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Censemaking No. 33

Thinking Tools

What’s on your mind these days? Whatever it is, it contributes to who you (think) you are, what you do, and whether you see both as a success.

Because we think all the time its easy to ignore it or take our thoughts for granted. This issue we bring thinking to the front of our mind and showcase tools, techniques, and approaches to thinking about creativity, innovation, our work, and ourselves.

We’re going to look at creativity, brainstorming, the role of systems and design thinking tools, systemic design, and go into resources to help you and your team address loneliness in your innovation work. That, and much more.

Get the pot on, it’s time for a coffee and innovation break and to think up some new ideas. Thank you for reading.

- Cameron

How We Think

“We can not solve our problems with the same thinking we used when we created them.” – Albert Einstein

Mental models are partly about what we see and the way we make sense of what we see. Change our models and we change our worldview. Farnam Street has put together a great primer on mental models to get you thinking about the way you frame your thoughts about the world and your possibilities within it.

What we think about shapes how we decide and evaluate our options. Cheryl Strauss Einhorn has made decisions her business and recently profiled 11 myths on decision-making that often hold us back from making wise choices. Make better decisions a reality, not a myth.

Great mentors provide us with a means to develop our ideas and to model ways of thinking so we may learn and find what suits us. There is an art and science to great mentorship and recent research has shown what the key ingredients to successful mentor-mentee relations are. Listen, learn, trust, and grow together.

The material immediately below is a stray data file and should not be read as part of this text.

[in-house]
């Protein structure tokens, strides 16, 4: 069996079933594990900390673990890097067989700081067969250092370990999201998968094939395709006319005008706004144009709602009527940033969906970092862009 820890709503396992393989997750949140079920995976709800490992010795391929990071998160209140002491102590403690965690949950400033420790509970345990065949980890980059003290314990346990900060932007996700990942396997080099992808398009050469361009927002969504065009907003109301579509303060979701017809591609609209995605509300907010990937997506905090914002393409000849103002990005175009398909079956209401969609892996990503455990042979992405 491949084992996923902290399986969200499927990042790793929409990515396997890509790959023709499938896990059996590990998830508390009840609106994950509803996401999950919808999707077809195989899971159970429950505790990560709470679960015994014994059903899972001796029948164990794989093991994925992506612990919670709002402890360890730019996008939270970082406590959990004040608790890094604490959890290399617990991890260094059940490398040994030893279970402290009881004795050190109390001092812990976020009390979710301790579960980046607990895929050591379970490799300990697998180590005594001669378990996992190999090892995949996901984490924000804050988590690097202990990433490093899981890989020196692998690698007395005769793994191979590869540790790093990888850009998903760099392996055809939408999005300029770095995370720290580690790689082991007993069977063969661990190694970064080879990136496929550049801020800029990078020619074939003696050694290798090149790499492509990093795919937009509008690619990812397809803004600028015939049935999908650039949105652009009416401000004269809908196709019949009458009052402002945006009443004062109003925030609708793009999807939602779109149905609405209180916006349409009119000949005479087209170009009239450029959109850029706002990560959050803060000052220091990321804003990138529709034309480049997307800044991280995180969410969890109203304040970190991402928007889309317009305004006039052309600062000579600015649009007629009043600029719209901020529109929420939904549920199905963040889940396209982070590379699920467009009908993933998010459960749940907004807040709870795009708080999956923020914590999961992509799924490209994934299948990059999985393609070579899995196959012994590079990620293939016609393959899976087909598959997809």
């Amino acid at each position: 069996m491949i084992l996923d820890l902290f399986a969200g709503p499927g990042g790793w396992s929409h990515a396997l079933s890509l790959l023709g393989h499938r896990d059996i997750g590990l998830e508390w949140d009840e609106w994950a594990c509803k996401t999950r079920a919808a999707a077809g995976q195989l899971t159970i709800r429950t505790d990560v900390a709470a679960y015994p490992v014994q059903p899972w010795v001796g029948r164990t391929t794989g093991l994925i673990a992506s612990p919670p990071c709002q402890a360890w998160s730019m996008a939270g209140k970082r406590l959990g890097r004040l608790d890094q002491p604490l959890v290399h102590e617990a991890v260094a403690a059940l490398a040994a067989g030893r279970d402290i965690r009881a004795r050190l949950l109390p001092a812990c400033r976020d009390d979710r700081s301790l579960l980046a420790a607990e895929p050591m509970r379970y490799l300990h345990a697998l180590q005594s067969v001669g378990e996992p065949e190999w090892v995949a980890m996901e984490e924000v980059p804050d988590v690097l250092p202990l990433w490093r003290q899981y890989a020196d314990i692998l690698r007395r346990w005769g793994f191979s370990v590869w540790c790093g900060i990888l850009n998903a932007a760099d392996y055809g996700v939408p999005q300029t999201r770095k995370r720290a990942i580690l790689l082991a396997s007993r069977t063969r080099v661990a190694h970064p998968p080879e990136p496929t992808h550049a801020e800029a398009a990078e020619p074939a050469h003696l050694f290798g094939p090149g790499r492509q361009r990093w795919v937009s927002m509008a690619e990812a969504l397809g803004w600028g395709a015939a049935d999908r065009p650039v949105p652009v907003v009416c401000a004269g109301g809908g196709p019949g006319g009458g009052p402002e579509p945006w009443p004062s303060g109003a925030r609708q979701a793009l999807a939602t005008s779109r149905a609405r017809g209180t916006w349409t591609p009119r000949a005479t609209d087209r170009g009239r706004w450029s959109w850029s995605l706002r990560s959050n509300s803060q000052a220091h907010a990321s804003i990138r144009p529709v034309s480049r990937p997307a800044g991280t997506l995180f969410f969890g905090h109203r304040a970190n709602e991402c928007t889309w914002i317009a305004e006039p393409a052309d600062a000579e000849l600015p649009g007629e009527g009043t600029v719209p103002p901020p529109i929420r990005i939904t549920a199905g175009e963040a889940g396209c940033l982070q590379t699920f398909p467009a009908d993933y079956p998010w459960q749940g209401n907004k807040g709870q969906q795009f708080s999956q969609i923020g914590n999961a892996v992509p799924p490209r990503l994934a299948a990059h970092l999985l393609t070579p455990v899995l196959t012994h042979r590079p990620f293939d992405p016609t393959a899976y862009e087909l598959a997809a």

For documentarian, author, and media creator Matt D’Avella changing the way he thought and acted changed his life. He recently spoke about how a shift in mindset about what it meant to create, perfection, and value transformed an idea into a YouTube channel with millions of subscribers. If you’re feeling creatively taxed, try this:

The one mindset that changed my life.

Thinking Tools

Tools can help us to organize our thinking. Whether it is about design, strategy, or systems, our thinking improves with the right tools.

This profile of some of the basic tools for systems thinking is a great orientation to the subject. By profiling visual methods for representing systems we can better focus our thinking about those systems.

Over the past three years Cense has pulled together short primers on tools for service design, creativity, and problem-solving on its learning page. These tools are introduced and explained and showcase real-world examples of how to use them in practice. This past week’s post focused on cautions and guides for using systems mapping.

Abraham Maslow’s exploration of human needs is often mistakenly represented as a pyramid. Designer Dennis Hambeukers has chosen to transform this pyramid into circles, providing a new way to think about Maslow’s work and a tool (of sorts) to place activities in a more relational way that fits closer to the original work.